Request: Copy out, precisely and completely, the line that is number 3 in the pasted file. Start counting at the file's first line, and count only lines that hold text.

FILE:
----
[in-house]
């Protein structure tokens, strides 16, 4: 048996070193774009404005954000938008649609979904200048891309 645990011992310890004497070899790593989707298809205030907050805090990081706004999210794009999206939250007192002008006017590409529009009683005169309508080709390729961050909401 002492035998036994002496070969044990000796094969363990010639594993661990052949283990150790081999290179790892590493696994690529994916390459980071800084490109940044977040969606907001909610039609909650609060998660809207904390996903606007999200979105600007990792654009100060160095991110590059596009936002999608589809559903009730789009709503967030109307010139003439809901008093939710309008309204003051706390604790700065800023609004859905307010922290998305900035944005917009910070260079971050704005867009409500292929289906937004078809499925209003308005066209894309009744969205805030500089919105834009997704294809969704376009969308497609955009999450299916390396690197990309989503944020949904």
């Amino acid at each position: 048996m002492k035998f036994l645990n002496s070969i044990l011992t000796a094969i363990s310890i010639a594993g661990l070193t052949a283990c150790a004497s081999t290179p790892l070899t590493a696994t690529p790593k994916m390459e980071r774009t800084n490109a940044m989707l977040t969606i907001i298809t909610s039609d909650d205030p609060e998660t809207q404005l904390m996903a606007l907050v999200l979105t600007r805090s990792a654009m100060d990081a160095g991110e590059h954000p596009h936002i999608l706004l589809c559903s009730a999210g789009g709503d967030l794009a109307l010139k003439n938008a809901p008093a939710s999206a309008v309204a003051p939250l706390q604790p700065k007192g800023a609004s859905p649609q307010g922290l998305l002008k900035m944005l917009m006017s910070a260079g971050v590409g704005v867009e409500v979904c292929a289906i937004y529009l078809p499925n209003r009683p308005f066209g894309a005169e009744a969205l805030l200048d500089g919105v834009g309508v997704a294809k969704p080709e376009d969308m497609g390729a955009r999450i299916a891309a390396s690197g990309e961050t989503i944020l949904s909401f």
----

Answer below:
């Amino acid at each position: 048996m002492k035998f036994l645990n002496s070969i044990l011992t000796a094969i363990s310890i010639a594993g661990l070193t052949a283990c150790a004497s081999t290179p790892l070899t590493a696994t690529p790593k994916m390459e980071r774009t800084n490109a940044m989707l977040t969606i907001i298809t909610s039609d909650d205030p609060e998660t809207q404005l904390m996903a606007l907050v999200l979105t600007r805090s990792a654009m100060d990081a160095g991110e590059h954000p596009h936002i999608l706004l589809c559903s009730a999210g789009g709503d967030l794009a109307l010139k003439n938008a809901p008093a939710s999206a309008v309204a003051p939250l706390q604790p700065k007192g800023a609004s859905p649609q307010g922290l998305l002008k900035m944005l917009m006017s910070a260079g971050v590409g704005v867009e409500v979904c292929a289906i937004y529009l078809p499925n209003r009683p308005f066209g894309a005169e009744a969205l805030l200048d500089g919105v834009g309508v997704a294809k969704p080709e376009d969308m497609g390729a955009r999450i299916a891309a390396s690197g990309e961050t989503i944020l949904s909401f």